A Pangram is a sentence that contains every letter of the alphabet
The classic is:
The quick brown fox jumps over the lazy dog.
(NOTE- I had `jumped' but a reader pointed out that there was no s, and that `jumps' is the correct word)
which is only 31 letters.
I could give a pointer to lists of such, but you can do that yourself.
My concern is:
a) are there any pangrams that have actually been uttered NOT in the context of `here is a pangram'
b) are there any that really could.
That is- which pangrams are natural? I know this is an ill defined question.
Here are some candidates for natural pangrams
1) Pack my box with five dozen liquor jugs
2) Amazingly few discotheques provide jukeboxes
3) Watch Jeopardy! Alex Trebek's fun TV quiz game
4) Cwm fjord bank glyphs vext quiz
(Okay, maybe that one is not natural as it uses archaic words. It means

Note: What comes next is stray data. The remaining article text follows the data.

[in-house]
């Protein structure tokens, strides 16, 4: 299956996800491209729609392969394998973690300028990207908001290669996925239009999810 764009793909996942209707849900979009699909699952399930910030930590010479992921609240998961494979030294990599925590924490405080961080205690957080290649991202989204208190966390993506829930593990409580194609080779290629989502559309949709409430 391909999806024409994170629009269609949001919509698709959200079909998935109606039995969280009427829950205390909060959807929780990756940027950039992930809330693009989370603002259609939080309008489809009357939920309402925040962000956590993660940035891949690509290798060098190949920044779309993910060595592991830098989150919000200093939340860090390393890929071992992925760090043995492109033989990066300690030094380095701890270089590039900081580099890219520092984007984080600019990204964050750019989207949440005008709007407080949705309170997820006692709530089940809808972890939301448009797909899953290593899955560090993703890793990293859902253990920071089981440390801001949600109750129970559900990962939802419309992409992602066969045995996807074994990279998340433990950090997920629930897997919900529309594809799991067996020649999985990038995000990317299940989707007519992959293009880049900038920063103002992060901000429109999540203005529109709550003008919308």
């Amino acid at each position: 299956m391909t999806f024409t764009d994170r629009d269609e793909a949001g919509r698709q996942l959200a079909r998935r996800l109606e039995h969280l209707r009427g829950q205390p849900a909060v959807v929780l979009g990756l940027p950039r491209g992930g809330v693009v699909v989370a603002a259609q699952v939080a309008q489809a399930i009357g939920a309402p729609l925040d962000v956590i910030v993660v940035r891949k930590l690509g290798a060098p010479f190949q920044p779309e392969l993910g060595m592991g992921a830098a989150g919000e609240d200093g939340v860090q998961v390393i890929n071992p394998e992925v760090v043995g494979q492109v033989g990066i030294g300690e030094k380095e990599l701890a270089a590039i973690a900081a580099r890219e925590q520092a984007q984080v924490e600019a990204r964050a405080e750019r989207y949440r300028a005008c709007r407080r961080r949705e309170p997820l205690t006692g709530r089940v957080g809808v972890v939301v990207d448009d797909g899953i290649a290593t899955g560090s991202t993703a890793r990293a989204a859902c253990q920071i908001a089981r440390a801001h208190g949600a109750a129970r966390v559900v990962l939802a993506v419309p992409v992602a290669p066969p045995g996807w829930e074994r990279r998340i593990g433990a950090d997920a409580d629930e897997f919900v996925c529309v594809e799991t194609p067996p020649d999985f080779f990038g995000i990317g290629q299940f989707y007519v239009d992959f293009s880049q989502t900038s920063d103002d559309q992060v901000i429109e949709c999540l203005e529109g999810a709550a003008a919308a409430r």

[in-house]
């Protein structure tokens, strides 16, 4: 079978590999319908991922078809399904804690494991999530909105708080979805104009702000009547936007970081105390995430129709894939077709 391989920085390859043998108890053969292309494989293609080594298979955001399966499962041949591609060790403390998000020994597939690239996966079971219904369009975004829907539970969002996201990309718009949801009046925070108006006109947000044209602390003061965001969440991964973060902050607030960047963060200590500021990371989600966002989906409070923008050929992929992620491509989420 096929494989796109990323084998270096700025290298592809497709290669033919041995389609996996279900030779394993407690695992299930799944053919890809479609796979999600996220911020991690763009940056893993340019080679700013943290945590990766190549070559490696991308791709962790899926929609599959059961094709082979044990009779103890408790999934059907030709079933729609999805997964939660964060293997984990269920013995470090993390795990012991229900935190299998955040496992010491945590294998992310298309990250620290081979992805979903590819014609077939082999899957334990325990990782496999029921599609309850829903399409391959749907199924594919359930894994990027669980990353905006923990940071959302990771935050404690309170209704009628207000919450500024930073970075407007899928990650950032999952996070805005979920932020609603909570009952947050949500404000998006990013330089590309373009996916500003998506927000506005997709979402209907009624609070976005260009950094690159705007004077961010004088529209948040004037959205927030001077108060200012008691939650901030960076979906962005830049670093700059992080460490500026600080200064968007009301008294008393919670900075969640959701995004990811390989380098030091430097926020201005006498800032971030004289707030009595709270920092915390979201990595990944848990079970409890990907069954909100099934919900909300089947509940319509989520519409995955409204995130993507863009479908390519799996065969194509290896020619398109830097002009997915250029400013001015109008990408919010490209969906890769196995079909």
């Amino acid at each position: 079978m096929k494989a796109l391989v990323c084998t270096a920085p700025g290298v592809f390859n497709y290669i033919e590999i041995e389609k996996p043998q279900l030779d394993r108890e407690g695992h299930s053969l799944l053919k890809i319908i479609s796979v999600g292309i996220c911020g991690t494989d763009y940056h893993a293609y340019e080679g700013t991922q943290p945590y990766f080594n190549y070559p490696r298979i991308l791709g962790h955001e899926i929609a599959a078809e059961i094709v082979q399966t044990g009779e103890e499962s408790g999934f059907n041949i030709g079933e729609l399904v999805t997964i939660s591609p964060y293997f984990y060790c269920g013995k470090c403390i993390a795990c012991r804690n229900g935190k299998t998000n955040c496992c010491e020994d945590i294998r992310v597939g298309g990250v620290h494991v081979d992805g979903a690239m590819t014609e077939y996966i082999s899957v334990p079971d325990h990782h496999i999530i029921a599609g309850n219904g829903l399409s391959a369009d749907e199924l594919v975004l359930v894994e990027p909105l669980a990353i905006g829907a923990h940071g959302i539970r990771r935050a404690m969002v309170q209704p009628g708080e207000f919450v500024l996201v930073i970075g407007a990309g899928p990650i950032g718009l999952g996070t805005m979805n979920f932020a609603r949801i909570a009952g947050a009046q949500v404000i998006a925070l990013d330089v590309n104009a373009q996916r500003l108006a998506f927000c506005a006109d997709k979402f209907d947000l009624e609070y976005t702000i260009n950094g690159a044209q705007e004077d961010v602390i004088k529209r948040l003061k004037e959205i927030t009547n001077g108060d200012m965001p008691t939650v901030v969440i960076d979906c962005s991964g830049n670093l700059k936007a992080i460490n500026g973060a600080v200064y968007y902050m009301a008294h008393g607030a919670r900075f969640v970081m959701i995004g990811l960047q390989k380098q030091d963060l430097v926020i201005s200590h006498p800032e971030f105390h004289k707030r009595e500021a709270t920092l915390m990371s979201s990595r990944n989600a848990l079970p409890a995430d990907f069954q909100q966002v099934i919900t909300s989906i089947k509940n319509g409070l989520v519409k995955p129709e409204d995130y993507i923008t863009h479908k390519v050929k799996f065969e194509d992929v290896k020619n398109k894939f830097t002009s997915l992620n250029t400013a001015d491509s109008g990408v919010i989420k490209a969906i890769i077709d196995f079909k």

``Carved symbols in a mountain hollow on the bank of an inlet irritated an
eccentric person' Could come up in real life. NOT. It uses every letter
How can you measure how natural they are?
For the Jeopardy one I've shown it to people and asked them
``What is unusual about this new slogan for the show Jeopardy?''
and nobody gets it. more important- they believe it is the new slogan.
So I leave to the reader:
I) Are the other NATURAL pangrams?
II) How would you test naturalness of such?
Pinning down `natural' is hard. I did a guest post in 2004 before I was an official co-blogger, about when a problem (a set for us) is natural, for example the set all regular expressions with squaring (see here).